Pictures of the Year International judging goes live!


All this week, I have been watching live judging of the POYi (Pictures of the Year International) photo and multimedia contest. This year, the contest has provided a real-time Internet stream, which allows anyone  with a computer to watch and listen as the photos are being judged.  I’m glad things have been a bit slow at work. Right behind my desk sits a 42-inch plasma display with a laptop connected to it. When I’m in the office, all I hear are the words “out, Out, OUT!” as pictures and photo stories fly by on the big screen. Sometimes the word “in” pops through the speakers and its rarity startles me. The four judges make a decision to keep an image in only a second or two. Brutal–especially if you see your own beloved photos tossed without fanfare onto the out pile.

Entering POYi is an annual event for most serious newspaper and magazine photojournalists in the U.S. and around the world. The contest has so many entries (45,000 this year) that it takes three weeks to judge. I have entered POYi most of the years I’ve been a photojournalist. My best year was in 2000 when I placed 2nd in Feature Picture Story for a essay on a year-in-the-life of a seventh grader. 

After watching the judging, I now realize how tough it is to win anything in this contest. Hundreds of entries get outed by the hour. Strong–even jaw dropping pictures–don’t make it through the first round of judging.  To win even an honorable mention, is high praise indeed!

Sitting in my office chair, I am able to see images taken by many of best photojournalists working today. Yes there are stinkers in the mix. Many of the photos entered are stuff we would all be proud to have run in our own daily papers. But in this contest, the cream rises fast. Images that catch the judge’s eyes sometime confuse those sitting on the sidelines.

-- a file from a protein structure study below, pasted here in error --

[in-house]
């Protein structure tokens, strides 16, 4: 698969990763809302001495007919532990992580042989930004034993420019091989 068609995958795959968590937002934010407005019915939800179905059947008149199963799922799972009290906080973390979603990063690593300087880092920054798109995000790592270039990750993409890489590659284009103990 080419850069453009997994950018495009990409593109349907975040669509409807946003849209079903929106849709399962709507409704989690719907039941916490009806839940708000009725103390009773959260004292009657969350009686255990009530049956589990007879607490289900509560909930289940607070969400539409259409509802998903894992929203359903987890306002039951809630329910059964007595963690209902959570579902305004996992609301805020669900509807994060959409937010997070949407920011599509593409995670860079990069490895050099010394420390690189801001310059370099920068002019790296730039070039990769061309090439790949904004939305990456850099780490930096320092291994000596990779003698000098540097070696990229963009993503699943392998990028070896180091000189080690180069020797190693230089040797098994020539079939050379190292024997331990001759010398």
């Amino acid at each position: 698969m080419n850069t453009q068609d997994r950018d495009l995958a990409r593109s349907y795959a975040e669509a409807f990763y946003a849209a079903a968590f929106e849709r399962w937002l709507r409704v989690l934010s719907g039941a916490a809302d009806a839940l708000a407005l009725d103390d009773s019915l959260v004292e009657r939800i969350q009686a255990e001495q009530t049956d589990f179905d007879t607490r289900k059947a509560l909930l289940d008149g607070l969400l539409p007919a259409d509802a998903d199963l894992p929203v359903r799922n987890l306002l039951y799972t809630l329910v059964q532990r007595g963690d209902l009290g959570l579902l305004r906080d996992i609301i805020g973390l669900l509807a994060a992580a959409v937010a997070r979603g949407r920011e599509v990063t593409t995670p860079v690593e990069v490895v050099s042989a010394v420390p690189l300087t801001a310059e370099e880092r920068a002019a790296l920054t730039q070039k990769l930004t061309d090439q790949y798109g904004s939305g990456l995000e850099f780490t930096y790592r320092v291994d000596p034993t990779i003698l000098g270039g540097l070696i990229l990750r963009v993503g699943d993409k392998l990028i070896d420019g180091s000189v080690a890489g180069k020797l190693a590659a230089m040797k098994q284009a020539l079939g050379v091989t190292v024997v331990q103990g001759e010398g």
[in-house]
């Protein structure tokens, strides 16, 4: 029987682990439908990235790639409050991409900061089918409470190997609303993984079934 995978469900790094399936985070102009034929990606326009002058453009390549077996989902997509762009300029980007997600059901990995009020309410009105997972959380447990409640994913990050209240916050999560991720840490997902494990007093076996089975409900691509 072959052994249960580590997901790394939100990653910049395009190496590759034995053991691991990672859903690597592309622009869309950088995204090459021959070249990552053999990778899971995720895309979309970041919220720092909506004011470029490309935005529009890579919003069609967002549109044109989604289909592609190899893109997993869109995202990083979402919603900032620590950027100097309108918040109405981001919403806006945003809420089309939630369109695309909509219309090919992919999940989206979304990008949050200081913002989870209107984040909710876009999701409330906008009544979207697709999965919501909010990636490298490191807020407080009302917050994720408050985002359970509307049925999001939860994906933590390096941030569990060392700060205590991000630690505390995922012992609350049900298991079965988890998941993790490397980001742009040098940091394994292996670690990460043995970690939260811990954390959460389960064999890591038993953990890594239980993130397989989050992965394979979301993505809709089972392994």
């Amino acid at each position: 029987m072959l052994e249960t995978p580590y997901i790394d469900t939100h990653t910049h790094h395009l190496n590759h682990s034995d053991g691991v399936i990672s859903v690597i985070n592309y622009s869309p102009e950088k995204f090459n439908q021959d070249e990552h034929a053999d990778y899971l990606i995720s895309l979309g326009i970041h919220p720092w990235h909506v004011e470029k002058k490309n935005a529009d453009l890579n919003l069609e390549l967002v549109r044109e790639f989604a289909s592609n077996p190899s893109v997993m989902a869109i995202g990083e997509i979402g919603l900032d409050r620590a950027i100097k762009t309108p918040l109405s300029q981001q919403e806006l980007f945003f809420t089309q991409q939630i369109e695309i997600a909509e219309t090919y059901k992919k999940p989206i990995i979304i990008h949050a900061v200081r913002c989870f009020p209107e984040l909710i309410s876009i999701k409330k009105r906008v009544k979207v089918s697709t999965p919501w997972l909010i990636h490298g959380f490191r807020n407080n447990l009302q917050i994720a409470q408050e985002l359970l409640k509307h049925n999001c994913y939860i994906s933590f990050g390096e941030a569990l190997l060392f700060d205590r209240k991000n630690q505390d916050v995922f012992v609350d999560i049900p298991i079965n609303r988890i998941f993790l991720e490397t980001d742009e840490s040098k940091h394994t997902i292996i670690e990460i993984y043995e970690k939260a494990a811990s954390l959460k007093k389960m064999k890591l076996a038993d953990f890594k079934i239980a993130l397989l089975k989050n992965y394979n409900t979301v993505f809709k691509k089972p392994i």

You see, most photo contests are filled with pictures that are variations of images that have been done to death. A colleague observed, as we watched POYi judging yesterday, that you can’t have a newspaper photography contest without a picture of an Elvis impersonator, a dog with sunglasses, a kid diving into water, or a boring silhouette being entered. These types of images are the chaff that contest judges quickly pass through in their search for excellence. Having judged many regional photo and multimedia contests, I know what these POYi judges are feeling as they hit the out button. After looking at hundreds of images, some good, many bad, all they want is to see something new, fresh and unfamiliar. 

As the newspaper industry implodes upon itself, visual journalists will still be there to record the events of everyday life. As I look at this parade of powerful images, I am reminded that great photographs are often taken under  the worst and precarious of situations. Watching POYI judging has made impending pay cuts and threats of layoffs at my newspaper seem less ominous. Inspiration is a terrible thing to waste. Time to get back to work.

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